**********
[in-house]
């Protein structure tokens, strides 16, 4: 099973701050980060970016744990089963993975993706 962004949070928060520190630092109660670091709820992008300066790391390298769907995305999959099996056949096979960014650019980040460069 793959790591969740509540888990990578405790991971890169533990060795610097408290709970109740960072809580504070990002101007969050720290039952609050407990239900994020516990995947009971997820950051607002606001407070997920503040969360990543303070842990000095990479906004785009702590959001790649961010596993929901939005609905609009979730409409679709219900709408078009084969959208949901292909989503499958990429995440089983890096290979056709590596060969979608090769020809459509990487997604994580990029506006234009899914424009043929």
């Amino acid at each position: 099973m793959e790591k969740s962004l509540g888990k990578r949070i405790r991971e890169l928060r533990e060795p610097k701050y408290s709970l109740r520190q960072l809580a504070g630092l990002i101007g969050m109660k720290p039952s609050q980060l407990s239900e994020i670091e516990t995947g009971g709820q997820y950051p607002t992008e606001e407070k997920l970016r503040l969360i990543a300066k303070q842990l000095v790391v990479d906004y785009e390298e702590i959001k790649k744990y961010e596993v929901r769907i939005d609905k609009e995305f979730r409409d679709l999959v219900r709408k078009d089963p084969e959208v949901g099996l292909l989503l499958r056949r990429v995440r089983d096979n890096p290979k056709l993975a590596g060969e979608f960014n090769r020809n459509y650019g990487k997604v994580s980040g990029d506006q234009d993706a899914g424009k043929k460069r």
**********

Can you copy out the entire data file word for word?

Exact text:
[in-house]
């Protein structure tokens, strides 16, 4: 099973701050980060970016744990089963993975993706 962004949070928060520190630092109660670091709820992008300066790391390298769907995305999959099996056949096979960014650019980040460069 793959790591969740509540888990990578405790991971890169533990060795610097408290709970109740960072809580504070990002101007969050720290039952609050407990239900994020516990995947009971997820950051607002606001407070997920503040969360990543303070842990000095990479906004785009702590959001790649961010596993929901939005609905609009979730409409679709219900709408078009084969959208949901292909989503499958990429995440089983890096290979056709590596060969979608090769020809459509990487997604994580990029506006234009899914424009043929």
């Amino acid at each position: 099973m793959e790591k969740s962004l509540g888990k990578r949070i405790r991971e890169l928060r533990e060795p610097k701050y408290s709970l109740r520190q960072l809580a504070g630092l990002i101007g969050m109660k720290p039952s609050q980060l407990s239900e994020i670091e516990t995947g009971g709820q997820y950051p607002t992008e606001e407070k997920l970016r503040l969360i990543a300066k303070q842990l000095v790391v990479d906004y785009e390298e702590i959001k790649k744990y961010e596993v929901r769907i939005d609905k609009e995305f979730r409409d679709l999959v219900r709408k078009d089963p084969e959208v949901g099996l292909l989503l499958r056949r990429v995440r089983d096979n890096p290979k056709l993975a590596g060969e979608f960014n090769r020809n459509y650019g990487k997604v994580s980040g990029d506006q234009d993706a899914g424009k043929k460069r």